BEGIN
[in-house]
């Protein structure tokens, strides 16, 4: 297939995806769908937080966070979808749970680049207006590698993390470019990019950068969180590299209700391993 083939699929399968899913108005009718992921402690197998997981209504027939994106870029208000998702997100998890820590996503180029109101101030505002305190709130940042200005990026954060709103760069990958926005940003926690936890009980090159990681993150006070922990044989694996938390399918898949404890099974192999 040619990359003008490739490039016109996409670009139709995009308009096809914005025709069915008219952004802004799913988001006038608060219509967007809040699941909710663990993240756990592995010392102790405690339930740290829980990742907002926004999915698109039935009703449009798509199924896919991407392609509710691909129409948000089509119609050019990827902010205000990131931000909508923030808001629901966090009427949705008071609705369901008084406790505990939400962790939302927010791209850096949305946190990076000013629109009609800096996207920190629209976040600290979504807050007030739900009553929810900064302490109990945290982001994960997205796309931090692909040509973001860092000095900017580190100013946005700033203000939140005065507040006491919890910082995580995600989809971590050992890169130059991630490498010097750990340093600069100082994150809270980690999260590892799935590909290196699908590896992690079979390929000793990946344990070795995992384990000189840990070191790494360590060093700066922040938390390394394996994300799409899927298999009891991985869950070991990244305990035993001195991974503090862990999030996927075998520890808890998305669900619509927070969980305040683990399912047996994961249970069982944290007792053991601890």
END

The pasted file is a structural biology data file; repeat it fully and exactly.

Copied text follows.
[in-house]
């Protein structure tokens, strides 16, 4: 297939995806769908937080966070979808749970680049207006590698993390470019990019950068969180590299209700391993 083939699929399968899913108005009718992921402690197998997981209504027939994106870029208000998702997100998890820590996503180029109101101030505002305190709130940042200005990026954060709103760069990958926005940003926690936890009980090159990681993150006070922990044989694996938390399918898949404890099974192999 040619990359003008490739490039016109996409670009139709995009308009096809914005025709069915008219952004802004799913988001006038608060219509967007809040699941909710663990993240756990592995010392102790405690339930740290829980990742907002926004999915698109039935009703449009798509199924896919991407392609509710691909129409948000089509119609050019990827902010205000990131931000909508923030808001629901966090009427949705008071609705369901008084406790505990939400962790939302927010791209850096949305946190990076000013629109009609800096996207920190629209976040600290979504807050007030739900009553929810900064302490109990945290982001994960997205796309931090692909040509973001860092000095900017580190100013946005700033203000939140005065507040006491919890910082995580995600989809971590050992890169130059991630490498010097750990340093600069100082994150809270980690999260590892799935590909290196699908590896992690079979390929000793990946344990070795995992384990000189840990070191790494360590060093700066922040938390390394394996994300799409899927298999009891991985869950070991990244305990035993001195991974503090862990999030996927075998520890808890998305669900619509927070969980305040683990399912047996994961249970069982944290007792053991601890």